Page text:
There is no sugarcoating Biden’s performance. For extended periods, while Trump laced into him mercilessly, Biden looked down contritely or gazed hollowly into the distance. Trump lied sociopathically about pretty much everything, was frequently deranged and incoherent, and wouldn’t commit to accepting the results of this election. Biden did call out some of Trump’s lies and draw a sharp contrast on their forward-looking visions on the economy, climate change, and the future of Europe.

But the net overall effect of the proceedings was to dramatize, on and off, for nearly two hours, Trump’s central argument: that Biden is weak and not in control of events. Biden’s failure to aggressively defend his record—along with his befuddled expression as Trump savaged him—reinforced impressions of Trump’s twisted but sometimes-effective animal dominance, granting him a wholly unearned aura of authority.

None of this is fair. The fact-check-free CNN debate format probably created the impression for millions of lower-information voters that everything Trump was spewing was largely unobjectionable or even true. The format absurdly treated Trump’s insurrection as just another issue among many in a conventional political debate. And in an unhappy accident, when Biden took notes during Trump’s broadsides, the lower edge of the screen mostly obscured that from view, creating the impression that Biden was merely looking down, absorbing Trump’s criticism, almost in submission and defeat.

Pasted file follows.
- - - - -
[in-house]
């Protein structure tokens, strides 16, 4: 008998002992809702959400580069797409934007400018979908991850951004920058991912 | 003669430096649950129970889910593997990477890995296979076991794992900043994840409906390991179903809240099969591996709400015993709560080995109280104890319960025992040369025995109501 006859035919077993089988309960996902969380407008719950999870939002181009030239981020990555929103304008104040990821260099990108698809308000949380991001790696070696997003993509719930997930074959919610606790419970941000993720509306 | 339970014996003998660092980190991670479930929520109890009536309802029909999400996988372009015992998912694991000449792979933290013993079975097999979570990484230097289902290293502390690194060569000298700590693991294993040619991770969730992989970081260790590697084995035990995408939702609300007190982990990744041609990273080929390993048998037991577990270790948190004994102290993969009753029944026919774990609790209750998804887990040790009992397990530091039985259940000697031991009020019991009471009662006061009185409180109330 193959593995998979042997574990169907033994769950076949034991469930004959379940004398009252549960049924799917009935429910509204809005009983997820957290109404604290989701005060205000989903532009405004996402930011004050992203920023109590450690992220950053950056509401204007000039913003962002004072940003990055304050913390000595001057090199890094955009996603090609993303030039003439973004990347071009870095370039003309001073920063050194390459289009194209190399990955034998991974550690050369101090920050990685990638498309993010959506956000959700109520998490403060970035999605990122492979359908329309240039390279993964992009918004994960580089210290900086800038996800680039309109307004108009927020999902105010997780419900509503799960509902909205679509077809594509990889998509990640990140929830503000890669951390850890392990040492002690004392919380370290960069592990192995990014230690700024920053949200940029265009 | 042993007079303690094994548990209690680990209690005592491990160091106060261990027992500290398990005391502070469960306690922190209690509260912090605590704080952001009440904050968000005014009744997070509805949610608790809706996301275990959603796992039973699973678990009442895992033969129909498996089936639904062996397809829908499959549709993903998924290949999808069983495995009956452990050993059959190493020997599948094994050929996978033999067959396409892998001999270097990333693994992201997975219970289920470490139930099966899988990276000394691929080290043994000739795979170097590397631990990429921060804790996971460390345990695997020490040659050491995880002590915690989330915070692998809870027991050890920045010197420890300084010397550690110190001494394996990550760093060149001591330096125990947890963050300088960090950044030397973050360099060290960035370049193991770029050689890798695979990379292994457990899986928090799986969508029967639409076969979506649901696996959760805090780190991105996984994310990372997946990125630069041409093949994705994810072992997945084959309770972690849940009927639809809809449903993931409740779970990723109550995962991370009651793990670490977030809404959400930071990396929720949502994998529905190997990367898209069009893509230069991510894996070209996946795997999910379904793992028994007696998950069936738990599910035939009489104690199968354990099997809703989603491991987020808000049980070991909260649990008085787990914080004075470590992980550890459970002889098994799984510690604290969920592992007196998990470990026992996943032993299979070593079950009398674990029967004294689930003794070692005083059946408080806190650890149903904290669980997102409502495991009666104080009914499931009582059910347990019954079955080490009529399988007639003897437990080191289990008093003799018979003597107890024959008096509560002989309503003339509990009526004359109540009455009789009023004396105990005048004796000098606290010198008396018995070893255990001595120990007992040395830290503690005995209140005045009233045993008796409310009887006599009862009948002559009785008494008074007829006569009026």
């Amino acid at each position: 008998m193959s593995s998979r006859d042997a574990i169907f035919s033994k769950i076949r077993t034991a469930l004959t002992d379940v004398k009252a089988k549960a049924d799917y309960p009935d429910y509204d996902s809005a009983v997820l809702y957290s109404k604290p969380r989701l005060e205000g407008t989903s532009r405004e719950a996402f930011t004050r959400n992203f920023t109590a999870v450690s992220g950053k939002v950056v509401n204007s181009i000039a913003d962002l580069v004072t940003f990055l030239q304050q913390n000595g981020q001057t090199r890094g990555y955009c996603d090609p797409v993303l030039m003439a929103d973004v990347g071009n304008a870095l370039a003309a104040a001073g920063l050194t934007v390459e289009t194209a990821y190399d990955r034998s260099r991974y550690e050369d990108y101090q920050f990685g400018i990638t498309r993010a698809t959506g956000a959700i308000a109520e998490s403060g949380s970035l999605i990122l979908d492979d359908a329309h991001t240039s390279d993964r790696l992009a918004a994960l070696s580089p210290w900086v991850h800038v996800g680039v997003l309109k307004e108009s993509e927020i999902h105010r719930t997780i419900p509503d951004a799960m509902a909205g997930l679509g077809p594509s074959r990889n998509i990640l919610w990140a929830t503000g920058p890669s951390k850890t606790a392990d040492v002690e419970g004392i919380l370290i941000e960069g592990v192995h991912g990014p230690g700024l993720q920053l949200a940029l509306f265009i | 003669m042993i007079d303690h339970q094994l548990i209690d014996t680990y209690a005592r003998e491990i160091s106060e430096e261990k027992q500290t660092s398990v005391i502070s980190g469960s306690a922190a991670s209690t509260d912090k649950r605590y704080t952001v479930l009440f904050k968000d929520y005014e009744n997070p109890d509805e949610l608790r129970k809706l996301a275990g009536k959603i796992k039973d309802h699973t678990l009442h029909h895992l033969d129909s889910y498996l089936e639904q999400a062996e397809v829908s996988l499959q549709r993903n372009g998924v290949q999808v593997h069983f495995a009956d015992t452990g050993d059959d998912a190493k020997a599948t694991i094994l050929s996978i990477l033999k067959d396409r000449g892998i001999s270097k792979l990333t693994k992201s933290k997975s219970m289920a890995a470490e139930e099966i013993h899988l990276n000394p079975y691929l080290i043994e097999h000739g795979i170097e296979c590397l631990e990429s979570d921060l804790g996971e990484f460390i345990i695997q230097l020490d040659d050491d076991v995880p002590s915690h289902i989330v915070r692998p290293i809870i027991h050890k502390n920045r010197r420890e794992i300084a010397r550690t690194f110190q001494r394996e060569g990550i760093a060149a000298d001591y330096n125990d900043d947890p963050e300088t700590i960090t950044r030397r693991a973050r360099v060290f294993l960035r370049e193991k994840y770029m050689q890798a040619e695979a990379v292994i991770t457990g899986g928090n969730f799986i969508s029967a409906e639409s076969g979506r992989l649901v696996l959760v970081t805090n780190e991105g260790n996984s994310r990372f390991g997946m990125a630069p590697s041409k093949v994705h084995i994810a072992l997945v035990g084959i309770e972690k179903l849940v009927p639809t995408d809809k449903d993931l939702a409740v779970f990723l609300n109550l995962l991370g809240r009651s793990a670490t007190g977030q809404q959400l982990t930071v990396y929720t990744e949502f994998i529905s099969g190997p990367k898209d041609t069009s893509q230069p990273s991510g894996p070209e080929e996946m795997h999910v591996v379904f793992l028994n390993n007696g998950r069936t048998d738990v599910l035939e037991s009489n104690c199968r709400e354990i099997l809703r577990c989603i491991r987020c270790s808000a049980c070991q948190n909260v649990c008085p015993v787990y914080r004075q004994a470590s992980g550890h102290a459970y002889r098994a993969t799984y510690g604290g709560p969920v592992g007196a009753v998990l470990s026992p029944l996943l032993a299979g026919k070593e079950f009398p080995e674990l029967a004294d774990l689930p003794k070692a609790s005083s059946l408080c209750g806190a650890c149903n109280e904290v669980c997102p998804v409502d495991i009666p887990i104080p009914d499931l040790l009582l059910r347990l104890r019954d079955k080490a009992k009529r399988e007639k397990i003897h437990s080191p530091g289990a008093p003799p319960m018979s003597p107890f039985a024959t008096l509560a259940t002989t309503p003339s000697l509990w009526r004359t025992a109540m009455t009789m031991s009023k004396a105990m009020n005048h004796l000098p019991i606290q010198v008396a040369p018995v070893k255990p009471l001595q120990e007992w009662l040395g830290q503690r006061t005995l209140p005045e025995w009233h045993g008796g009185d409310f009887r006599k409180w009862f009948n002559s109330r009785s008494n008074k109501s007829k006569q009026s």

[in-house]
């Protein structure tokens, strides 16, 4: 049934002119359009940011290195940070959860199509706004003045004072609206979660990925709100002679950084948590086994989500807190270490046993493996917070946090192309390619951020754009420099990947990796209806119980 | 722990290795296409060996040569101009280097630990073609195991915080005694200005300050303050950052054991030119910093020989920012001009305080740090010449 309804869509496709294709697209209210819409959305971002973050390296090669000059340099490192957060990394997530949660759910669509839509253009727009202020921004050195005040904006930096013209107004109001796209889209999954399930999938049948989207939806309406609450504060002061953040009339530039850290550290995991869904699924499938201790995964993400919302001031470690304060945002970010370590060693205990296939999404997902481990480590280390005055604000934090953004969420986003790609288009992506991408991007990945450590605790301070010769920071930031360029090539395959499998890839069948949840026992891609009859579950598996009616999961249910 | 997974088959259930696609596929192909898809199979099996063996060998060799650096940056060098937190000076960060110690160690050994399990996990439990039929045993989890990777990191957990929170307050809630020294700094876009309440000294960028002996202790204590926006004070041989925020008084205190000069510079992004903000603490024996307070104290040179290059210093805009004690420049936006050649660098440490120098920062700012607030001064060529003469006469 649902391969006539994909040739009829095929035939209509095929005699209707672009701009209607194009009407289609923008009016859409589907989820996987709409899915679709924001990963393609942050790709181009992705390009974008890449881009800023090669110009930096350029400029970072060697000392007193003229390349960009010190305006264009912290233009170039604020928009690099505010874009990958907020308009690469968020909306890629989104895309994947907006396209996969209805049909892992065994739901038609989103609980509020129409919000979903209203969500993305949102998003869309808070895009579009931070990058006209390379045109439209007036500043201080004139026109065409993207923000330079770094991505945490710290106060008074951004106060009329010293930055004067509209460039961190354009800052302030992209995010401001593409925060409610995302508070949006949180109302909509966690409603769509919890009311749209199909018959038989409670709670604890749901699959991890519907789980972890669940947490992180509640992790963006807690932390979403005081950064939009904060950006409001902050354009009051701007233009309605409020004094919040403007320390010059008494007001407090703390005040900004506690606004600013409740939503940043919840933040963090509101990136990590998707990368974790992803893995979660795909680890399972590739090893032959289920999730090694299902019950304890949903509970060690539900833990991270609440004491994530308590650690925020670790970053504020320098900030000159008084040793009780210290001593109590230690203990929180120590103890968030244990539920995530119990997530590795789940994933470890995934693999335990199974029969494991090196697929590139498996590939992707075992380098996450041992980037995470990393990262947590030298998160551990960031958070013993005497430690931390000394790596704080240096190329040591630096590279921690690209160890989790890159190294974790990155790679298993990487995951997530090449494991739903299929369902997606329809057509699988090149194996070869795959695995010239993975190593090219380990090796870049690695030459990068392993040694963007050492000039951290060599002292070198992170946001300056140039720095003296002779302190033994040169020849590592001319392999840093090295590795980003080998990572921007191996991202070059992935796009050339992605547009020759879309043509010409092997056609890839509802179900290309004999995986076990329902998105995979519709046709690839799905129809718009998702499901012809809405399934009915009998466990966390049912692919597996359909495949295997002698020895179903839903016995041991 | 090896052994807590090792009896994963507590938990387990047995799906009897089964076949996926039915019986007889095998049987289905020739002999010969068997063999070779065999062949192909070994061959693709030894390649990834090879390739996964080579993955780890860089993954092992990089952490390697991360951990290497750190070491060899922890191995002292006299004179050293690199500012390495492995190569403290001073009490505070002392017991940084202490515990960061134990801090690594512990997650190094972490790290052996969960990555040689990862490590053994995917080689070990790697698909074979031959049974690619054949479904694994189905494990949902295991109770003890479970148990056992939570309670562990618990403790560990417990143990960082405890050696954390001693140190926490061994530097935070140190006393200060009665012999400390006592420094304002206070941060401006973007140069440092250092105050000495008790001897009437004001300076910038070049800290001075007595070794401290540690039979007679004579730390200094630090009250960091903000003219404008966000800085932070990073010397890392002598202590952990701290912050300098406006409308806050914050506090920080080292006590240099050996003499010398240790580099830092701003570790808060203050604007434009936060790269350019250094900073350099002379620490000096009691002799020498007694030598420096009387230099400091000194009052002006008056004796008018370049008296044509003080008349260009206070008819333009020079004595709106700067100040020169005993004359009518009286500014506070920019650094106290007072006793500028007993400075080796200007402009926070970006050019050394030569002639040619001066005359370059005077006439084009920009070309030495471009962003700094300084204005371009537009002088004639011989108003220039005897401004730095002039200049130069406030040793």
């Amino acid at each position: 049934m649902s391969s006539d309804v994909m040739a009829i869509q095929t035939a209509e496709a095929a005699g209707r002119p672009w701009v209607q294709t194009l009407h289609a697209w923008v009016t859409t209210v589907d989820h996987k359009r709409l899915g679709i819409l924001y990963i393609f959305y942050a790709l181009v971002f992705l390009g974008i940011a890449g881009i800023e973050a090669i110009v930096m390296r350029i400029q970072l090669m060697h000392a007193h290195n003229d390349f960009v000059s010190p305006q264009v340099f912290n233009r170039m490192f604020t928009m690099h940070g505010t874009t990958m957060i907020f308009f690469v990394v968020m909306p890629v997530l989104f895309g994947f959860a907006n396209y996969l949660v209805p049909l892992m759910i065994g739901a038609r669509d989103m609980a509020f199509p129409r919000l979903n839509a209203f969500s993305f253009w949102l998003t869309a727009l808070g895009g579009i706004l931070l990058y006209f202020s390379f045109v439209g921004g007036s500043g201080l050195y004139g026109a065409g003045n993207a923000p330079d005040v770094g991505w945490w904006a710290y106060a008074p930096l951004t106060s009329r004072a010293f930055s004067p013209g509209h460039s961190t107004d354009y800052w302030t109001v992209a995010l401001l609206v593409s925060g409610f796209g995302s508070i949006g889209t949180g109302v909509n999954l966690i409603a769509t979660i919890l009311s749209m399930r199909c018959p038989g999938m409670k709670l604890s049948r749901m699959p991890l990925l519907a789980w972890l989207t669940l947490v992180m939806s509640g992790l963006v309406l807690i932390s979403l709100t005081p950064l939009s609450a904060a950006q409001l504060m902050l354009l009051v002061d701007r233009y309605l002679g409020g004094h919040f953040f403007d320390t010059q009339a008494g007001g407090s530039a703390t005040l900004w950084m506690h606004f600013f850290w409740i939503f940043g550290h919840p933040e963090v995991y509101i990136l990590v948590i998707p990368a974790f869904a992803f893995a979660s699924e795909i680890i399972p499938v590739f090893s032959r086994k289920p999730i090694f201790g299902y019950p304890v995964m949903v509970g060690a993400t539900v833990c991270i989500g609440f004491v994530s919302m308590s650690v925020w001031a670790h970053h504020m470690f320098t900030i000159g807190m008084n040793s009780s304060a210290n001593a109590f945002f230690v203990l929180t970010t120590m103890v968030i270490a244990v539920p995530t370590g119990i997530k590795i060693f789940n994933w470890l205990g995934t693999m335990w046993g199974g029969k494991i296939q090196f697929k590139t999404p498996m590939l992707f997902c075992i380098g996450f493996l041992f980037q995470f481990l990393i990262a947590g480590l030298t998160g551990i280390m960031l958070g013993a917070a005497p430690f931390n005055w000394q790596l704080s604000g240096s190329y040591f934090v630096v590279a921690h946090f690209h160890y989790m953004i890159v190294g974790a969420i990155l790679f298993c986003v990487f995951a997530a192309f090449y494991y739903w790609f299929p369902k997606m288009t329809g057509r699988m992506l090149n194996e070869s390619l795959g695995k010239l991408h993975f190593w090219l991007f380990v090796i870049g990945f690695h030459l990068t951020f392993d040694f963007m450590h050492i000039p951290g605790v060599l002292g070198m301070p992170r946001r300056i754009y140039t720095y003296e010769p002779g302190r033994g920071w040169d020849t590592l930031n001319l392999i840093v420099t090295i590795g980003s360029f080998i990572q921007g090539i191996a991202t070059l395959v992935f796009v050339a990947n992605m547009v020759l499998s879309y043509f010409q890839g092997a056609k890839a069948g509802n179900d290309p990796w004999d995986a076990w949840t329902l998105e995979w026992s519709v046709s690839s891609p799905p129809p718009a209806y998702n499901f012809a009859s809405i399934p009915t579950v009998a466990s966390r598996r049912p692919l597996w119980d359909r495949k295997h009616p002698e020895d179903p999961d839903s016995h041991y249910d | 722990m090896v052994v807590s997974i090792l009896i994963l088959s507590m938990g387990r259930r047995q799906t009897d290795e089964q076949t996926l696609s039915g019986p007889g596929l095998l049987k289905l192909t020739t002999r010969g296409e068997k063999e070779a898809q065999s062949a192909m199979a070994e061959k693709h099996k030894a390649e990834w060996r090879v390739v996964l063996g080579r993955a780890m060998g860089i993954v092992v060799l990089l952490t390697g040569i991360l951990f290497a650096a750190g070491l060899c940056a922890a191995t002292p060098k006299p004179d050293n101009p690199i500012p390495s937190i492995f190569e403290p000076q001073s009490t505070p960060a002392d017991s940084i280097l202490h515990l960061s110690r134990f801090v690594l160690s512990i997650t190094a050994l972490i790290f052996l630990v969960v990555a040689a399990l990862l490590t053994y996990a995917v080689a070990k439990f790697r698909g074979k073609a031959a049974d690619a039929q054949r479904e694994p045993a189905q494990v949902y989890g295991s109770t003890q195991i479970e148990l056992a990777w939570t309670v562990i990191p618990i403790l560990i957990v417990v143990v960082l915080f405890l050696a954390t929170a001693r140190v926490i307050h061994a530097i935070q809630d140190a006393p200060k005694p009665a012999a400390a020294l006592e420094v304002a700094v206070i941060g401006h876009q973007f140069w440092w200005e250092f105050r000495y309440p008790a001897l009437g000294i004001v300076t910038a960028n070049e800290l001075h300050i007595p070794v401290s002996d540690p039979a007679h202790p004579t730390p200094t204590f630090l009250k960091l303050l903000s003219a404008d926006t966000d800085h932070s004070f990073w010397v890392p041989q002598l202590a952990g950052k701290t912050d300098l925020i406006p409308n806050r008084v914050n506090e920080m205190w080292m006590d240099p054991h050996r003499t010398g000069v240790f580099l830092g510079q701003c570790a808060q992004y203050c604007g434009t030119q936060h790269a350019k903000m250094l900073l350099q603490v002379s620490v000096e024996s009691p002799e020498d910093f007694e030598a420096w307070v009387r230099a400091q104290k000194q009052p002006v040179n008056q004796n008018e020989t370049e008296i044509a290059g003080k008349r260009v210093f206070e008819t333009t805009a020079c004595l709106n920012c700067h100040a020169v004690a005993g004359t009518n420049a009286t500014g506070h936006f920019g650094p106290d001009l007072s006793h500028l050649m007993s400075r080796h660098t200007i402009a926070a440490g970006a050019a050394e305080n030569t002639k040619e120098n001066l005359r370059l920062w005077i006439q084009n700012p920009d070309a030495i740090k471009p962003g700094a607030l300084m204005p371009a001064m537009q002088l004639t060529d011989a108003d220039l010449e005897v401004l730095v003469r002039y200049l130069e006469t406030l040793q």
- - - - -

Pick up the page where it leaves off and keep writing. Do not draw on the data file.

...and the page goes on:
But two things can be true at once: CNN indefensibly let down the country with this format—yet at the same time, Biden did blow a major opportunity to work within it to dispel the single biggest voter concern out there about him. When asked directly about his age, Biden could have leveled with the country by forcefully articulating something like this: